Bob Harrison finds assessment stirring feelings at the ALT-C conference
“Thriving in a colder and more challenging climate” could have been the title of a letter from Sugata Mitra, last year’s Association for Learning Technology (ALT) conference keynote speaker, following his move to Newcastle University from his home in India.
However, it was the title of this year’s gathering of more than 500 further and higher education learning technologists for the ALT-C 2011 event at Leeds University. And the challenging climate is economic rather than the approaching winter.
Sugata was co-chair with academic John Cook this year and the climate certainly heated up during the video presentation from US director of the Office of Educational Technology at the US Department of Education, Karen Cator, when the “elephant in the room” was spotlighted in a question about a recent New York Times article which questions whether the considerable investment in technology has had any effect on educational outcomes.
“Asking whether technology works is a crazy question” replied a clearly irked Karen Cator, former teacher-come-Apple executive who is now in charge of the US National Technology Education plan, "Transforming American Education: Learning Powered by Technology" .
“There is so much happening outside education which we need to take into account,” she pointed out. And technology is a “force multiplier” and is not intended to replace teachers but intended to “power them up”, she added.
The US plan is not a million miles from the UK Harnessing Technology strategy promptly dumped, along with government ICT agency Becta, by the incoming Coalition Government in 2010. With a clear focus on learning, teaching, assessment, infrastructure and productivity, Karen Cator believes it will help the 53 individual US states create “an ecosystem for learning technologies research, development and implementation” and that schools will become a “node on a network of learning”.
“Nodes on the network of learning” might not be exactly what education secretary Michael Gove MP and schools minister Nick Gibb MP have in mind with their educational reforms which rely on supply-side reform and the quality of teaching delivering the holy grail of better test scores and a fast rise up the PISA tables.
International examples included Uruguay providing 450,000 laptops for children
International examples of investment in technology highlighted at ALT-C 2011, such as the 450,000 laptops for the children of Uruguay explained by Miguel Brechner in his “Plan Ceibal”, and the recent decision by the South Koreans to phase out textbooks and replace them with e-books, also seem to be a little at odds with Nick Gibb, the schools ministers who seems to have a distinct preference for chalk-boards in the videos accompanying his many announcements on the Department for Education (DfE) website.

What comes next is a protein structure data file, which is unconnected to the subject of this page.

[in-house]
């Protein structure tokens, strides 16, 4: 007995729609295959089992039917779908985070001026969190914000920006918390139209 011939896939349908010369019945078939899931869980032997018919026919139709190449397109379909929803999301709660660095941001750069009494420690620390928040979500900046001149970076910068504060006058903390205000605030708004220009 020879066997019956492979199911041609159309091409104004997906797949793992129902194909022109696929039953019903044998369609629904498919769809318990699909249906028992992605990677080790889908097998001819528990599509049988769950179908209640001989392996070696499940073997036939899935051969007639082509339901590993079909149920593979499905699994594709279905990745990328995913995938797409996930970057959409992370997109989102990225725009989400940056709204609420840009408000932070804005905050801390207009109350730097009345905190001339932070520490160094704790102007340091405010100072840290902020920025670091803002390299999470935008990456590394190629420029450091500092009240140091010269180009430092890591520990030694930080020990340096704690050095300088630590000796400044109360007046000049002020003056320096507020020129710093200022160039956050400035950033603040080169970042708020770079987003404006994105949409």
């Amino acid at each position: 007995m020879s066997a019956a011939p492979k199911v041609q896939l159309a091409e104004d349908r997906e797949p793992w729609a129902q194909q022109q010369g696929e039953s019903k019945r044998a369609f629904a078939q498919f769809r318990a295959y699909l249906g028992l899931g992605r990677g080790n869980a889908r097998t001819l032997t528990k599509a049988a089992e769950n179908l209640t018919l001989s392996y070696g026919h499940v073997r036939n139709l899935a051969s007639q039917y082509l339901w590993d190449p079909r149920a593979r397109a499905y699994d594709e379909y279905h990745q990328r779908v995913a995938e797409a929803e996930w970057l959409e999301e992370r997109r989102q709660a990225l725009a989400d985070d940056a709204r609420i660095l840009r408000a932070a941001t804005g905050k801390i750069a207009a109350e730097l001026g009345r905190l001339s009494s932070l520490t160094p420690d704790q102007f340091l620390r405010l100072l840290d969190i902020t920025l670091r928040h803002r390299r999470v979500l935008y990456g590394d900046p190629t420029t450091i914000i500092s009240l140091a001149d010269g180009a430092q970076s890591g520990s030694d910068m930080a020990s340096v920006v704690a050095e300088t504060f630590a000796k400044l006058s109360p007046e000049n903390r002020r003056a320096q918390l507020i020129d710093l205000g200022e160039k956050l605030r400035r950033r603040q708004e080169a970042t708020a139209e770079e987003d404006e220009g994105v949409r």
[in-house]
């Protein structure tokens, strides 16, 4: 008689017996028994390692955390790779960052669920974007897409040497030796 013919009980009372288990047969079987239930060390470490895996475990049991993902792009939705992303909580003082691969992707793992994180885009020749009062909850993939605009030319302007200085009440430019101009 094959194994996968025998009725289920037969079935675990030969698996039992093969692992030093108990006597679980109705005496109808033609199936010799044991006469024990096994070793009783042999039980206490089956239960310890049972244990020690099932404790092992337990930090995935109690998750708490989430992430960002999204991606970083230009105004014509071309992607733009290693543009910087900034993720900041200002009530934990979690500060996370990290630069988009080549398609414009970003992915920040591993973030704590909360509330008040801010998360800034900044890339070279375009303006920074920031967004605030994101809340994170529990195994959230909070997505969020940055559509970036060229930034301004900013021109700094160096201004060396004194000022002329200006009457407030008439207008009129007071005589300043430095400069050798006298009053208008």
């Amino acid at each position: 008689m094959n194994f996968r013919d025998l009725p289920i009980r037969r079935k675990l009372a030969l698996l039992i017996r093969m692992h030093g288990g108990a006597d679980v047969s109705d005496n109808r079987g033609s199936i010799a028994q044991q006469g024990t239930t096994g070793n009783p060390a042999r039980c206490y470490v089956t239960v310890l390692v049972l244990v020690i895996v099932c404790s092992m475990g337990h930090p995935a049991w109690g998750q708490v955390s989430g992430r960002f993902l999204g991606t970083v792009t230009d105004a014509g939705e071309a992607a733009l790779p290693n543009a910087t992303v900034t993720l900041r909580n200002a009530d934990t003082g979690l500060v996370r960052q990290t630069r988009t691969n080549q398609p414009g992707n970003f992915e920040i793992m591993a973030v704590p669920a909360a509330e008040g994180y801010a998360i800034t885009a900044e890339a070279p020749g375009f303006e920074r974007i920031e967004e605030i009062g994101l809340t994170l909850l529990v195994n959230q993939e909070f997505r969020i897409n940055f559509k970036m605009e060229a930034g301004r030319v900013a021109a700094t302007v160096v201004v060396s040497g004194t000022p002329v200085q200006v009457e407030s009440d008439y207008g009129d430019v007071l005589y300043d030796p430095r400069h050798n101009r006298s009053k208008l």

Ms Cator was frustrated by the circular argument surrounding ICT and testing – that current assessments are made on the basis of qualifications designed before the introduction of technology. That ways of evaluating the so-called “21st century skills” are entirely absent.
“Standardised tests are not an appropriate measure of how technology improves learning” she said. “The current tests we have are completely inadequate for understanding the complexity of learning with technology…we need better tests.”
“We know that test scores remain flat but what if we had not intervened with technology? When I am asked the question “does technology improve learning… the only answer is, ‘It depends.’”
Karen Cator had been unable to travel to Leeds from Washington because the White House was about to announce a “Digital Promise” for the nation and will soon launch a new “National Centre for research in the Advanced Information and Digital Technologies” which is intended to “make schools smarter consumers and create more intelligent demand”. She was passionate about the standardised tests issue
“We are building a new way of thinking about evaluation and evidence of impact which needs to be about competency based practice and not set time badge earning”
While there will be some agreement with Ms Cator from messrs Gove, Gibb et al about “powering up the teaching profession” it is difficult to see them being too keen on the rest of the rhetoric from across the pond.
While Government policy is unlikely to change in the short term, at least ALT's members will keep warm, huddling together at their meetings while they try and come to terms with the underlying causes of climate change.
All of the presentations,papers,keynotes at ALT-C 2011 will be made available soon on the ALT website
Bob Harrison is an education consultant who works with the National College for Leadership of Schools and Children's Services and Toshiba UK. He runs Support for Education and Training.